Rishabh Pant and Virat Kohli of India celebrate the final wicket
India stunned England with a stirring fightback on Day Five at Lord’s, winning the second Test of the series by 151 runs, as the hosts crumbled with both the ball and then crucially the bat – bowled out for 120 – as their own hopes of victory disappeared into the ether.
It was a stark reminder for England of the fickle nature of Test cricket and just how quickly things can turn against you, given the hosts had started the day with high hopes of a victory of their own.
After a first day domination from India, England – largely through the efforts of James Anderson and Joe Root – painstakingly clawed their way back into proceedings over the course of days two, three and four of this Test, all the way to the point where the prospect of an unlikely comeback win seemed highly possible.
The fact that they then had to watch on as a Mohammed Shami and Jasprit Bumrah batting partnership laid waste to all their hopes, will be as galling as it was unlikely.
Shami and Bumrah after all were a pair who came into this match with batting averages of 11.23 and 3.55 respectively, and yet thanks to some ill-advised early attempts at intimidatory bowling, a partnership was allowed to flourish and soon began destroying any English hopes in the match.
England batsman Joe Root reacts after being dismissed by India bowler Jasprit Bumrah
They came together with India’s lead at a chase-able 182, but when Virat Kohli declared an over and a half into the afternoon session, they had put on 89 unbroken runs, both notching Test-best scores in the process, to give the tourists an unassailable lead of 271.
Even by their own standards, England’s second innings got off to a diabolical start, Rory Burns lasting just three balls before giving an easy catch to Mohammad Siraj from a leading edge as he attempted to work one into the leg side. An unbelievable 37 per cent of England’s opening partnerships between Burns and Dom Sibley have now failed to make it as far as the end of the second over.
Sibley fared little better himself, falling for a duck of his own in the very next over, feathering an edge through to the wicketkeeper to leave England 1/2 and with Haseeb Hameed, a man on a king pair, striding to the wicket.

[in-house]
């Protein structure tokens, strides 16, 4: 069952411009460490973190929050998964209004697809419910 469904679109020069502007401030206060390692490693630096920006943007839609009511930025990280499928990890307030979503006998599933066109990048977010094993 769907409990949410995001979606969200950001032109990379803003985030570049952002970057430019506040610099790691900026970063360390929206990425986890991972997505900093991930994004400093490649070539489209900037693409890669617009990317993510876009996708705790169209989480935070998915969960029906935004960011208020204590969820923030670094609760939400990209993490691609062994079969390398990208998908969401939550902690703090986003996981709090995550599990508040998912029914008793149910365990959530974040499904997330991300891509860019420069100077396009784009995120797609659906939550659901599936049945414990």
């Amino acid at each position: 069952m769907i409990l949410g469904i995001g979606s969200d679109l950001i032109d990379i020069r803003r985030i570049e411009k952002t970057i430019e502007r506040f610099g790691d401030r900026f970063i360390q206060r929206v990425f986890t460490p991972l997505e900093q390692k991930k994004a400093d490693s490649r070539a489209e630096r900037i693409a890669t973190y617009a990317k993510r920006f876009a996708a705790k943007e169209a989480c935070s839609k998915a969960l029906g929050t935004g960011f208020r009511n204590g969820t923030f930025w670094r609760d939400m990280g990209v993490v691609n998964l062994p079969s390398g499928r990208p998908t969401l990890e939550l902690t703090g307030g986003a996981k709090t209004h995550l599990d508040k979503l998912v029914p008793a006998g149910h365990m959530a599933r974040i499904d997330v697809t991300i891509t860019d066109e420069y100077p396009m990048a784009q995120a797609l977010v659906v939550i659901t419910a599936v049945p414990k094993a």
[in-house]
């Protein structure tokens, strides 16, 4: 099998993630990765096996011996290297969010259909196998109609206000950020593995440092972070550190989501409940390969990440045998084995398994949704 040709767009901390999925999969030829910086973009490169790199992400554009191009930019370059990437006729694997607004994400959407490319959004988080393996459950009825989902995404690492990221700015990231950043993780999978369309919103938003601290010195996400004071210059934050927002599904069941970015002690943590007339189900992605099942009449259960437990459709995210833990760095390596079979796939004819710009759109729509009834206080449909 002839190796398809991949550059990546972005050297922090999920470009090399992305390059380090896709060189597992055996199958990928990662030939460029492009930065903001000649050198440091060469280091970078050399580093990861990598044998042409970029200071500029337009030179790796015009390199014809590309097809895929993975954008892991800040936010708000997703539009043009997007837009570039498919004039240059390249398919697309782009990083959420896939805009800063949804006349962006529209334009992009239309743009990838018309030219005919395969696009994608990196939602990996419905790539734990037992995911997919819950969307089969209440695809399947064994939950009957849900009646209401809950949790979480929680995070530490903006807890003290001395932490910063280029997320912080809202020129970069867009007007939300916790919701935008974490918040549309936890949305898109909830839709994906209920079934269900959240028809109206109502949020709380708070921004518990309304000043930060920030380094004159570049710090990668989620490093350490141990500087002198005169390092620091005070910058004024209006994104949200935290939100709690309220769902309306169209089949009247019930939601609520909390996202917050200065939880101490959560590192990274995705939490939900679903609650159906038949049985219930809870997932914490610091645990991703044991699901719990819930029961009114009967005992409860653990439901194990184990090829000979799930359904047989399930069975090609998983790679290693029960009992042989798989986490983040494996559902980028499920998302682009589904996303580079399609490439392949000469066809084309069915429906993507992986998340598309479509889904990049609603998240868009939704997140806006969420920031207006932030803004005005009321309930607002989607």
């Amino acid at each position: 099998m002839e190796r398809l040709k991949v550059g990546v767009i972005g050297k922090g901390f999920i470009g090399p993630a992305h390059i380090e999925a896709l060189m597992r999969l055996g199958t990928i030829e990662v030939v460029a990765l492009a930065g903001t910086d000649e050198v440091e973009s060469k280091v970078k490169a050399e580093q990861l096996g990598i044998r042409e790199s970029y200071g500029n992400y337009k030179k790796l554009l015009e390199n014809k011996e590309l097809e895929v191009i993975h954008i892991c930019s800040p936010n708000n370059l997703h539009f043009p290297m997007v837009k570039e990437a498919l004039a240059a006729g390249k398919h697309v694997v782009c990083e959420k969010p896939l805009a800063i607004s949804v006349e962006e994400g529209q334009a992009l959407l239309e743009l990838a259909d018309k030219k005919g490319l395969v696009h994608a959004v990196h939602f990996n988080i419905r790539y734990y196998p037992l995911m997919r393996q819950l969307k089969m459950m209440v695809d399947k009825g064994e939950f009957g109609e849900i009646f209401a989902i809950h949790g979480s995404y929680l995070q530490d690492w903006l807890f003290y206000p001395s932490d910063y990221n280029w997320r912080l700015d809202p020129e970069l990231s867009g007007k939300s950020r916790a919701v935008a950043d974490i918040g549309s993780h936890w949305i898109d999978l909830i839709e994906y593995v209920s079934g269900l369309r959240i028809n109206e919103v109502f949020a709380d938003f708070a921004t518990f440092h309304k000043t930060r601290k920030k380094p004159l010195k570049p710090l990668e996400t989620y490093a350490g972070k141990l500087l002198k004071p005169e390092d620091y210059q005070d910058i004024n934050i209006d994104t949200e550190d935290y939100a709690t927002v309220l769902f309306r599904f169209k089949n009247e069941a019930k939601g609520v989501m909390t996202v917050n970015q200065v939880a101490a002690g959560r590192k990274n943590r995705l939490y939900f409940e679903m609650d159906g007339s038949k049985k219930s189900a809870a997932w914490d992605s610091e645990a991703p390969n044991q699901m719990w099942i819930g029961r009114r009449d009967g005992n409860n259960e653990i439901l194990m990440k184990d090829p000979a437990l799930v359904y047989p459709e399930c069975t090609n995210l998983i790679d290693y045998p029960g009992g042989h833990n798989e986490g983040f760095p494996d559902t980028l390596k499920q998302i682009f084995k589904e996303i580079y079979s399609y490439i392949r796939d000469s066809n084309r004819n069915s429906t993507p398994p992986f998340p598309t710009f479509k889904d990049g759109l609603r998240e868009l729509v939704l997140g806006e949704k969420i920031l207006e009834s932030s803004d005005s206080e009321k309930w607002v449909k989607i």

Hameed would survive being dropped by Rohit Sharma but his luck ran out eventually, the first of two Ishant Sharma LBW victims. The second, Jonny Bairstow, fell the ball before the Tea break, leaving England 67/4.
The truly fatal blow though would come three balls after the resumption of play, Root, England’s only reliable performer with the bat, caught in the slips by his opposite number Kohli off the bowling of Bumrah.
And with that England’s soft underbelly was exposed, and although there was some resistance from Jos Buttler and Moeen Ali, lasting 96 and 42 balls respectively, as well as a 35-ball effort from Ollie Robinson, Siraj would prove too good for the hosts, picking up four of the final five wickets to finish with figures of 4/32. Sam Curran suffering the ignominy of his second golden duck of the Test and becoming the first man to record a king pair in Lord’s history.
It was quite the turnaround for England who would have been forgiven for thinking that the match had turned decisively in their favour in just the third over of the day, Robinson enticing the dangerous Rishabh Pant – seemingly India’s last hope with the bat – into edging one through to the keeper.
When Robinson then added the wicket of Ishant Sharma, few would have predicted that by the end of the day India would be joyously celebrating a famous win on the Lord’s outfield, a thrilling conclusion to a remarkable five days of Test match cricket.
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